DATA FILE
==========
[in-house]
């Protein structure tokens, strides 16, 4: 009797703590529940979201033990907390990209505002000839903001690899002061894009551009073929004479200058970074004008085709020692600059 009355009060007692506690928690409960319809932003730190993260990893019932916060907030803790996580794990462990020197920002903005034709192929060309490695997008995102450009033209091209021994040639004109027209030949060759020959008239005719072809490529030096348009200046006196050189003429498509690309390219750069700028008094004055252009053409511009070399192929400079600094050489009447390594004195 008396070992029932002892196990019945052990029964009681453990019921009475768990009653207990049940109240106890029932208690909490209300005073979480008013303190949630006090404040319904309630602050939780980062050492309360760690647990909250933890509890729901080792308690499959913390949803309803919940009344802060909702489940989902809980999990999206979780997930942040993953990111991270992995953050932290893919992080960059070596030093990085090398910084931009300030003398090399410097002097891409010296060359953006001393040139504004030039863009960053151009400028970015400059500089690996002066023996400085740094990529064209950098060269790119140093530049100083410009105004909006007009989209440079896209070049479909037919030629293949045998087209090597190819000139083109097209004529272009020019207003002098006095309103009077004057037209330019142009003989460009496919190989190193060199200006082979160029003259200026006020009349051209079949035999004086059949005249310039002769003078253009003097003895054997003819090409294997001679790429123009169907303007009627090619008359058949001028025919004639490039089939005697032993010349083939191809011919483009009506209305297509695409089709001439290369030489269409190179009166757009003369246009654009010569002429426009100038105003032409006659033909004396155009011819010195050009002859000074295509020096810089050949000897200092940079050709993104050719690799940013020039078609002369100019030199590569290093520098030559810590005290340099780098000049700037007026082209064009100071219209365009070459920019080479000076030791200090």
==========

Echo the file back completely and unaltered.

[in-house]
């Protein structure tokens, strides 16, 4: 009797703590529940979201033990907390990209505002000839903001690899002061894009551009073929004479200058970074004008085709020692600059 009355009060007692506690928690409960319809932003730190993260990893019932916060907030803790996580794990462990020197920002903005034709192929060309490695997008995102450009033209091209021994040639004109027209030949060759020959008239005719072809490529030096348009200046006196050189003429498509690309390219750069700028008094004055252009053409511009070399192929400079600094050489009447390594004195 008396070992029932002892196990019945052990029964009681453990019921009475768990009653207990049940109240106890029932208690909490209300005073979480008013303190949630006090404040319904309630602050939780980062050492309360760690647990909250933890509890729901080792308690499959913390949803309803919940009344802060909702489940989902809980999990999206979780997930942040993953990111991270992995953050932290893919992080960059070596030093990085090398910084931009300030003398090399410097002097891409010296060359953006001393040139504004030039863009960053151009400028970015400059500089690996002066023996400085740094990529064209950098060269790119140093530049100083410009105004909006007009989209440079896209070049479909037919030629293949045998087209090597190819000139083109097209004529272009020019207003002098006095309103009077004057037209330019142009003989460009496919190989190193060199200006082979160029003259200026006020009349051209079949035999004086059949005249310039002769003078253009003097003895054997003819090409294997001679790429123009169907303007009627090619008359058949001028025919004639490039089939005697032993010349083939191809011919483009009506209305297509695409089709001439290369030489269409190179009166757009003369246009654009010569002429426009100038105003032409006659033909004396155009011819010195050009002859000074295509020096810089050949000897200092940079050709993104050719690799940013020039078609002369100019030199590569290093520098030559810590005290340099780098000049700037007026082209064009100071219209365009070459920019080479000076030791200090």